But pretty much everything goes with the reanimation skill slot, where you can choose from summoning a battalion of armed skeletons, a heavy-hitting and frankly gross-looking Flesh Golem, or forgo the constant companion for a high-damage one-off attack called Army of the Dead. Or you can go for a temporary buff.

Additional possibilities thanks to the AoE curse skills and the blood and bone skills craft some really interesting and highly tailored Necromancers.

But, honestly, if you’re playing offline or by yourself, the Flesh Golem is a must-have. There’s no better companion in all of Sanctuary.

Me and my Golem having a blast in a skeleton-filled well.

Image: mashable

New zones: Shrouded Moors and Temple of the Firstborn

Before the beta, the only thing we knew about the new zones were their names: Shrouded Moors and Temple of the Firstborn. After exploring every inch of them, it’s clear they were created with the Necromancer in mind. They fit perfectly with the aesthetic of the Necromancer, diving into the darker side of Diablo with the unnerving, foggy moors and the sinister, horrific temple.

Both zones are located in the northeast corner of Act II’s map (Temple of the Firstborn’s entrance is found within Shrouded Moors) and have nothing to do with the arid locations they’re closest to.

The location of Shrouded Moors and Temple of the Firstborn.

Image: mashable

Shrouded Moors starts off in an ominous circle of candle-covered stones surrounded by fog. Venturing out into the swampy environment means going toe-to-toe with werewolf-like beasts, vulturous birds, the undead, and cultists.

Shrouded Moors.

Image: Mashable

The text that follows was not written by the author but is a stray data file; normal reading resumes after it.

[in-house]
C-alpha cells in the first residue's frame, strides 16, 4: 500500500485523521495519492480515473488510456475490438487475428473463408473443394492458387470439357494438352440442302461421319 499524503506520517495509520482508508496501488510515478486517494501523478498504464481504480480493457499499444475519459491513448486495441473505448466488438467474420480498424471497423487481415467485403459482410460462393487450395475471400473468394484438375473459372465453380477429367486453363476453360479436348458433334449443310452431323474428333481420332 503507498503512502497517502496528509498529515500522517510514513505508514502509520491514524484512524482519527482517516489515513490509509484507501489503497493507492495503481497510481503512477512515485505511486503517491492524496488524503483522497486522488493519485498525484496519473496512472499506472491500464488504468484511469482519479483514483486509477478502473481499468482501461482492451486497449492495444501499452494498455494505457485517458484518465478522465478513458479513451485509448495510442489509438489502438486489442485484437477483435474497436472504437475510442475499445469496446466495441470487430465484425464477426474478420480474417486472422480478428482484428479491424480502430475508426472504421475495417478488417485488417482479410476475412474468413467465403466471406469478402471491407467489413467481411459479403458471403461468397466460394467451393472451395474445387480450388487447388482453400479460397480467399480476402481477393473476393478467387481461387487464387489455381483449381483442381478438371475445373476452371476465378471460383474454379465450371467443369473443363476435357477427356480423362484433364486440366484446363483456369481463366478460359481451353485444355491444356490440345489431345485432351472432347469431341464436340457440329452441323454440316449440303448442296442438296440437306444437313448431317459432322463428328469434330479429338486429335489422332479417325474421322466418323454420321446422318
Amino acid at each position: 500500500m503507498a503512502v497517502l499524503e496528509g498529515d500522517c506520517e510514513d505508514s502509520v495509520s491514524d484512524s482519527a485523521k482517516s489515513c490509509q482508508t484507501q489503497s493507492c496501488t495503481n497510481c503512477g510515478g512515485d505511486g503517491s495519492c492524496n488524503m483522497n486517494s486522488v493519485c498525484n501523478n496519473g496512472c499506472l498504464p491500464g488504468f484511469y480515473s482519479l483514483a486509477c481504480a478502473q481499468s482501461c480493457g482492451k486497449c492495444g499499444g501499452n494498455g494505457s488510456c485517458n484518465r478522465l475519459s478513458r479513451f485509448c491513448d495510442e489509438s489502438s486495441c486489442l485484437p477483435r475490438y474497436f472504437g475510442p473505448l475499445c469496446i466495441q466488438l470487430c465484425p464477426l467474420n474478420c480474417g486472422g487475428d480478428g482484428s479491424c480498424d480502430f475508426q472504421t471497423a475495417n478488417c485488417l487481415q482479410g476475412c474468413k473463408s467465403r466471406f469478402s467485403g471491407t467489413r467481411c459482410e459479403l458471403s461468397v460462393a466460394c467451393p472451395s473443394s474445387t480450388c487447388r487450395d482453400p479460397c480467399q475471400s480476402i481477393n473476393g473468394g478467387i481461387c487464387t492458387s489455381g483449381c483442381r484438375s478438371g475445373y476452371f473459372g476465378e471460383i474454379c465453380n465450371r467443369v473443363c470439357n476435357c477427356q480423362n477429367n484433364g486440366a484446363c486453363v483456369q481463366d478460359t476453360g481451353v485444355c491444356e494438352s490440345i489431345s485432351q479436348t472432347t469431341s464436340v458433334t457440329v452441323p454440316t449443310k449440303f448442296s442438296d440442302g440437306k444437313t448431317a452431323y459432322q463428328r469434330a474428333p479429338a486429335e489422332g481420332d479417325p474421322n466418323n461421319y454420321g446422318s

This zone nails the creepiness that’s missing from most of the main Diablo 3 environment as you battle through the ceaseless fog to find human sacrifices in progress and delve down undead-filled dungeons for loot.

Explore enough and you’ll wind up at the doors of the Temple of the Firstborn, referring to the first Nephalem born from both and angel and a demon. The environment takes a sharp turn, turning from bubbling dread to aggressive in-your-face horror reminiscent of the Halls of Agony King Leoric’s torture chambers from Act I.

Temple of the Firstborn.

Image: mashable

The halls and chambers of the temple are filled with pain. Dead and near-dead humans explode into a pile of dangerous rats and bugs. Iron maidens swing open to reveal disciples bent on your death. Rooms fill with blood as you cut through cultists.

Temple of the Firstborn’s aesthetic is harsh and horrific, filled with tentacles, spikes, and generally awful things. If that wasn’t enough, there’s a twist ending at the last boss fight.

There wasn’t an actual storyline available to pursue in the closed beta, but we expect some rich lore to accompany the new zones. There seems to be some kind of cult around the first Nephalem.

Bonus zones?

Aside from these two previously-announced zones in the closed beta, there are four new zones in Act IV with placeholder names: Stone Fracture, Searing Fracure, Dawn Fracture, and Soul Fracture.

The four fractures in the four corners of Act IV’s map.

Image: mashable

All four were similarly structured, starting off on a High Heavens platform that descends down into recreations of other parts of the Diablo 3 world. They’re all stitched together in a weird Frankenstein zone. Each Fracture contained four of these zone pieces and appeared to be nothing more than a remix to keep bounties fresh for the five-year-old game.

Whether these fractures will still exist when the DLC releases is unknown.